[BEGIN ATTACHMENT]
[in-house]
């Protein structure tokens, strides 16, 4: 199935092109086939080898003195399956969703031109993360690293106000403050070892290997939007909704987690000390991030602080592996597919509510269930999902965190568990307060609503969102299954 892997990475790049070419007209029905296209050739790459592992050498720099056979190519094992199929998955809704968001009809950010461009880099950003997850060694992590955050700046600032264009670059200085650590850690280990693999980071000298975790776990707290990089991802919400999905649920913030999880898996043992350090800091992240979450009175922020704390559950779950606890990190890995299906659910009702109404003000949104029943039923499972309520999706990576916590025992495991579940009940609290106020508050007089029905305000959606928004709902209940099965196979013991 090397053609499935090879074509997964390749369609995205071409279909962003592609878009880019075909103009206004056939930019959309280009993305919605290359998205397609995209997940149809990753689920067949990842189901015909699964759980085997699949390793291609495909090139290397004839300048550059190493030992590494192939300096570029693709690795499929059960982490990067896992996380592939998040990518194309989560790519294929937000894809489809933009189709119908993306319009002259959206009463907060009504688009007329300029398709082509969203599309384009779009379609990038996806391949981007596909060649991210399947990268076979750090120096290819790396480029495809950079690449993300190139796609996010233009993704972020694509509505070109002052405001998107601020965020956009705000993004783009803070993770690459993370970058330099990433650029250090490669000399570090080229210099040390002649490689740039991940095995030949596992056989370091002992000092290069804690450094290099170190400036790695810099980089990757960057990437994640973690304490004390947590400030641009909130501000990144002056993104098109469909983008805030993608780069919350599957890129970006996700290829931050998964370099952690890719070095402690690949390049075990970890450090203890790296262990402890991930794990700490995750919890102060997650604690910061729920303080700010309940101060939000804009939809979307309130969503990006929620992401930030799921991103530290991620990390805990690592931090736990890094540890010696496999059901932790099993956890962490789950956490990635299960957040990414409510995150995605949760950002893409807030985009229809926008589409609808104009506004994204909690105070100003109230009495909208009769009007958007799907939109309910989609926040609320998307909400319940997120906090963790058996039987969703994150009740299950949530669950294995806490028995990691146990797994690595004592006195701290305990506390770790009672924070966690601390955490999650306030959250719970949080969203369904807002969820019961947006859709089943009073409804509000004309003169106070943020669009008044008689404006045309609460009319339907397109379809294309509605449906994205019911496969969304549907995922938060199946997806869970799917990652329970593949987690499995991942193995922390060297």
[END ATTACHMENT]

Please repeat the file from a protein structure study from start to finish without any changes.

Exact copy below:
[in-house]
């Protein structure tokens, strides 16, 4: 199935092109086939080898003195399956969703031109993360690293106000403050070892290997939007909704987690000390991030602080592996597919509510269930999902965190568990307060609503969102299954 892997990475790049070419007209029905296209050739790459592992050498720099056979190519094992199929998955809704968001009809950010461009880099950003997850060694992590955050700046600032264009670059200085650590850690280990693999980071000298975790776990707290990089991802919400999905649920913030999880898996043992350090800091992240979450009175922020704390559950779950606890990190890995299906659910009702109404003000949104029943039923499972309520999706990576916590025992495991579940009940609290106020508050007089029905305000959606928004709902209940099965196979013991 090397053609499935090879074509997964390749369609995205071409279909962003592609878009880019075909103009206004056939930019959309280009993305919605290359998205397609995209997940149809990753689920067949990842189901015909699964759980085997699949390793291609495909090139290397004839300048550059190493030992590494192939300096570029693709690795499929059960982490990067896992996380592939998040990518194309989560790519294929937000894809489809933009189709119908993306319009002259959206009463907060009504688009007329300029398709082509969203599309384009779009379609990038996806391949981007596909060649991210399947990268076979750090120096290819790396480029495809950079690449993300190139796609996010233009993704972020694509509505070109002052405001998107601020965020956009705000993004783009803070993770690459993370970058330099990433650029250090490669000399570090080229210099040390002649490689740039991940095995030949596992056989370091002992000092290069804690450094290099170190400036790695810099980089990757960057990437994640973690304490004390947590400030641009909130501000990144002056993104098109469909983008805030993608780069919350599957890129970006996700290829931050998964370099952690890719070095402690690949390049075990970890450090203890790296262990402890991930794990700490995750919890102060997650604690910061729920303080700010309940101060939000804009939809979307309130969503990006929620992401930030799921991103530290991620990390805990690592931090736990890094540890010696496999059901932790099993956890962490789950956490990635299960957040990414409510995150995605949760950002893409807030985009229809926008589409609808104009506004994204909690105070100003109230009495909208009769009007958007799907939109309910989609926040609320998307909400319940997120906090963790058996039987969703994150009740299950949530669950294995806490028995990691146990797994690595004592006195701290305990506390770790009672924070966690601390955490999650306030959250719970949080969203369904807002969820019961947006859709089943009073409804509000004309003169106070943020669009008044008689404006045309609460009319339907397109379809294309509605449906994205019911496969969304549907995922938060199946997806869970799917990652329970593949987690499995991942193995922390060297």